See New York’s Central Park Cherry Blossoms at Full Bloom

Cherry blossom trees burst forth with white and pink flowers in New York’s Central Park for a brief moment in time every spring.

Dreamy. Magical. Ethereal. Luminous. Ephemeral. These are all words that convey the temporary yet overwhelming beauty of cherry blossoms at full bloom.


Through mid to late April and May, two species of cherry trees that dot the landscape of the park bloom: the white or pale pink blossoms of the Yoshino Cherry and the deep pink blossoms of the Kwanzan Cherry. 

The Yoshino Cherry trees bloom first – in mid to late April – before other trees and flowers. These are the trees in most of the photos in this post, taken during my trip to New York on April 20-22, 2018.

The Yoshino trees, known as sakura, were a gift of friendship from the Japanese government in 1912.  In Japan, the blossoms are seen as reflecting the cycle of life, death and rebirth. Life is beautiful, but short.


As the flowers bloom and create a fairy tale setting in the park, the hustle and bustle of New York City continues to churn on all around.


Runners, cyclists and horse-drawn carriages hurl through the park at breakneck speed.


But some people pause to admire the beauty, and to lift their cell phone cameras in admiration to capture the scenery.


Couples embrace under the flowers. People grasp at branches, pulling the flowers closer to their faces.  Families and couples recline on blankets and picnic under the blooming trees. This mirrors the Japanese tradition of hanami, in which people enjoy the blossoms and celebrate the arrival of spring by gathering in parks to socialize, eat and drink amidst the trees.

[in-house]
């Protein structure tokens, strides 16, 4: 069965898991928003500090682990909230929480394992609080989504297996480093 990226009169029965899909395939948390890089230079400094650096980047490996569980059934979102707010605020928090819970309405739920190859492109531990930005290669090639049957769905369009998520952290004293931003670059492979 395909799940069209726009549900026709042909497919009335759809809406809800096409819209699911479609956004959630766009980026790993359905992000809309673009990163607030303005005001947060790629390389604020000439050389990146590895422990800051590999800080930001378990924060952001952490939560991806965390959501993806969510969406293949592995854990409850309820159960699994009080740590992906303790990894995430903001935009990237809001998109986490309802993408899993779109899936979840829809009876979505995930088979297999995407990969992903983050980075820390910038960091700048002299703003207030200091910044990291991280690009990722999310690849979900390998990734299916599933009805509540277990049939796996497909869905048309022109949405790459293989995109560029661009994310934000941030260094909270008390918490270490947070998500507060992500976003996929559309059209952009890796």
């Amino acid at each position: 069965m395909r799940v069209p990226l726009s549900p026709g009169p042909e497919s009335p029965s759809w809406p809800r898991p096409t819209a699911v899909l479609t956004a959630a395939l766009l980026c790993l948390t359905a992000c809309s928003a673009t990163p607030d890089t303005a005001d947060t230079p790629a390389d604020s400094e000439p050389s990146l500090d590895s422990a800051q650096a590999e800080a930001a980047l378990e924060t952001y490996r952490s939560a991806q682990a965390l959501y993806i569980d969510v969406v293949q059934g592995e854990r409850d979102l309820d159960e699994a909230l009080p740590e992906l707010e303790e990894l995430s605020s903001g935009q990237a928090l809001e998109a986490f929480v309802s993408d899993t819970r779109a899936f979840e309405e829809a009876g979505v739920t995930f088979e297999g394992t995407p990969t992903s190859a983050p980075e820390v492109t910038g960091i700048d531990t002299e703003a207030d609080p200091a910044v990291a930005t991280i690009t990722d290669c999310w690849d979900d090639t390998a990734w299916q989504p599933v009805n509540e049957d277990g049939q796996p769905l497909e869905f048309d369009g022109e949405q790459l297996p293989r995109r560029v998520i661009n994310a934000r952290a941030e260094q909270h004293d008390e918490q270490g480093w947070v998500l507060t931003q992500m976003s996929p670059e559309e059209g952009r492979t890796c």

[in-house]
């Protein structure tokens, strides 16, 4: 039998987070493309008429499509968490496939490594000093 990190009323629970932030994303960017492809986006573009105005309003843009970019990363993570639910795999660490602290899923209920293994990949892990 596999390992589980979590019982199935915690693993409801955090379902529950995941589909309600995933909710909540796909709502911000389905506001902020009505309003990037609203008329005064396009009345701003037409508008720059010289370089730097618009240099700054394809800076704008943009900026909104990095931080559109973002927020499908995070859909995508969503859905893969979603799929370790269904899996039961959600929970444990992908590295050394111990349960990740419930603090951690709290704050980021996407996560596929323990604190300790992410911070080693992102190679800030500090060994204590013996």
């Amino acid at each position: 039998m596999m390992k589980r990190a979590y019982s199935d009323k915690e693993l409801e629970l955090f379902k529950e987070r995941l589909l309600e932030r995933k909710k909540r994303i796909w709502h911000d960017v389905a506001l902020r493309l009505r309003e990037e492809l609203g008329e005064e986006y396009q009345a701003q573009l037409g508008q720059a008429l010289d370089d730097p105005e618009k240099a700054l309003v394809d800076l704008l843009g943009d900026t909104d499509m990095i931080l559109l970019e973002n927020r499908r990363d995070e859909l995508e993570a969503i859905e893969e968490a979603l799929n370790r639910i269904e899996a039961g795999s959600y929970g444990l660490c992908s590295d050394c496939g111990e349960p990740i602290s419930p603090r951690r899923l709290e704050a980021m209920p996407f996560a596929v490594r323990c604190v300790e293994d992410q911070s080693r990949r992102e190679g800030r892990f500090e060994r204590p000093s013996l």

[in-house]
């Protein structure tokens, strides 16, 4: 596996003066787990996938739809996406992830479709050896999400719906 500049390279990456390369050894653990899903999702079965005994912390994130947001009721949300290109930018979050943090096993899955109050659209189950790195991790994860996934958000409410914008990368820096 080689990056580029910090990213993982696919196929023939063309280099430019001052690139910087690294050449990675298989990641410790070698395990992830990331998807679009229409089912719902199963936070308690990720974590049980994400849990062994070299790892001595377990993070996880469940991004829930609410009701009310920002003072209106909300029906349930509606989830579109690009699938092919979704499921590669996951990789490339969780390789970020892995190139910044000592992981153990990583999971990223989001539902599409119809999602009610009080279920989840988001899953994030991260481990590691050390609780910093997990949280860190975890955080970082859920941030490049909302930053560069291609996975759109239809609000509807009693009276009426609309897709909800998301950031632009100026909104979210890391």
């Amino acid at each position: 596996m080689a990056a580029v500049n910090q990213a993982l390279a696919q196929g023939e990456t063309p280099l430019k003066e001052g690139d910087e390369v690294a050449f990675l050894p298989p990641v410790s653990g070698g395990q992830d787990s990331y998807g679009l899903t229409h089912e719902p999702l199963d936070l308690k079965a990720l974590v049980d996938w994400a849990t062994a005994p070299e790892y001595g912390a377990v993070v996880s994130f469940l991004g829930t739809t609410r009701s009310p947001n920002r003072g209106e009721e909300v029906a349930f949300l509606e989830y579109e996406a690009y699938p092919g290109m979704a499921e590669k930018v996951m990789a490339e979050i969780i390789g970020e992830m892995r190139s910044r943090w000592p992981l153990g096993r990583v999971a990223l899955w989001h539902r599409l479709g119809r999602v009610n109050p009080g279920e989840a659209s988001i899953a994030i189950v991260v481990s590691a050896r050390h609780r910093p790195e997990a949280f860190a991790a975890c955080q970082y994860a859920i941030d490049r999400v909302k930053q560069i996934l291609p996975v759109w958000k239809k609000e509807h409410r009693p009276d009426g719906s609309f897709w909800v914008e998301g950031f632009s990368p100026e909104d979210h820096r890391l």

People sit on park benches beneath the billowing blooms above.


As I walked through the park, one woman turned to me and told me that she rushed over as soon as she heard about the blooms. A young family of four and then a group of friends asked me to take a few photos of them. Another woman paused to admire the beauty, and asked if I knew the variety of flower. A young woman sped past on roller blades, only to pause and turn to ask me for a photo in front of the trees.

By pausing to appreciate and photograph the blossoms, I also communicated with far more strangers than I typically do in the city. The flowers offered a social connection as well.


A man paused to take a shot of the blossoming trees along a path along the reservoir. As I stopped to do the same, he turned to me to smile and comment on the perfect beauty of the scene unfolding before us.


I have not felt so moved by a cherry blossom bloom since visiting Japan several years ago, where sakura season is revered and celebrated.

The cherry blossoms in New York seem to offer pure joy and peace amidst a pace of daily life that proceeds at an overwhelmingly relentless and chaotic fast pace. The juxtaposition of such serenity with velocity is striking.

Look up on a bright blue sky day, and the contrast between flowers and the sky is striking.


I tried to pick out a few ways to frame the photos in a way that made it clear they were taken in New York City – establishing a sense of place against the beauty, and contrasting the dreamy scenery with the bustle of the city.